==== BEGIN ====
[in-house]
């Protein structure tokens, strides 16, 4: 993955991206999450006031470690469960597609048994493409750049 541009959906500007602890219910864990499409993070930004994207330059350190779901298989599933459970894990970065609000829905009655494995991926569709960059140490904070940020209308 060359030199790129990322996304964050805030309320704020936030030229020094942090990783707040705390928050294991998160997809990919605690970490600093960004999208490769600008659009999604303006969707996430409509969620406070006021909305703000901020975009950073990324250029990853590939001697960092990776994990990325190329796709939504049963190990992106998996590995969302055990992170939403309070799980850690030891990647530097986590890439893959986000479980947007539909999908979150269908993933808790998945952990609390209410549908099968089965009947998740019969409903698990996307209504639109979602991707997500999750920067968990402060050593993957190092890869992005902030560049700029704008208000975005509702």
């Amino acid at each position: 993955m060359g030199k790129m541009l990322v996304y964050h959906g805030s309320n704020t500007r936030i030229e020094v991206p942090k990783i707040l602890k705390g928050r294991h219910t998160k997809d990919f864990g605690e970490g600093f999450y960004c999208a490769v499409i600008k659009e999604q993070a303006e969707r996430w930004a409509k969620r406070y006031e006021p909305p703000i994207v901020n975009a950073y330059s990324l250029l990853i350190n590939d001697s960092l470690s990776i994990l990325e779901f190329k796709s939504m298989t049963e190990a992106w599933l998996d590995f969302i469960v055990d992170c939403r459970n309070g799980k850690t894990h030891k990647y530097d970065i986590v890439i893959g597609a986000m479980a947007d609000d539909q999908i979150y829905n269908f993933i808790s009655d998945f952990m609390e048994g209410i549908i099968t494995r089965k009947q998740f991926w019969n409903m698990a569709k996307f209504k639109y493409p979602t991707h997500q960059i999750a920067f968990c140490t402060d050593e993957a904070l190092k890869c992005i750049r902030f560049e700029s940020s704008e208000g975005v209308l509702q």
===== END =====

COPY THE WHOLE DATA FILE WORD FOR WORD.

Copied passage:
[in-house]
């Protein structure tokens, strides 16, 4: 993955991206999450006031470690469960597609048994493409750049 541009959906500007602890219910864990499409993070930004994207330059350190779901298989599933459970894990970065609000829905009655494995991926569709960059140490904070940020209308 060359030199790129990322996304964050805030309320704020936030030229020094942090990783707040705390928050294991998160997809990919605690970490600093960004999208490769600008659009999604303006969707996430409509969620406070006021909305703000901020975009950073990324250029990853590939001697960092990776994990990325190329796709939504049963190990992106998996590995969302055990992170939403309070799980850690030891990647530097986590890439893959986000479980947007539909999908979150269908993933808790998945952990609390209410549908099968089965009947998740019969409903698990996307209504639109979602991707997500999750920067968990402060050593993957190092890869992005902030560049700029704008208000975005509702």
């Amino acid at each position: 993955m060359g030199k790129m541009l990322v996304y964050h959906g805030s309320n704020t500007r936030i030229e020094v991206p942090k990783i707040l602890k705390g928050r294991h219910t998160k997809d990919f864990g605690e970490g600093f999450y960004c999208a490769v499409i600008k659009e999604q993070a303006e969707r996430w930004a409509k969620r406070y006031e006021p909305p703000i994207v901020n975009a950073y330059s990324l250029l990853i350190n590939d001697s960092l470690s990776i994990l990325e779901f190329k796709s939504m298989t049963e190990a992106w599933l998996d590995f969302i469960v055990d992170c939403r459970n309070g799980k850690t894990h030891k990647y530097d970065i986590v890439i893959g597609a986000m479980a947007d609000d539909q999908i979150y829905n269908f993933i808790s009655d998945f952990m609390e048994g209410i549908i099968t494995r089965k009947q998740f991926w019969n409903m698990a569709k996307f209504k639109y493409p979602t991707h997500q960059i999750a920067f968990c140490t402060d050593e993957a904070l190092k890869c992005i750049r902030f560049e700029s940020s704008e208000g975005v209308l509702q």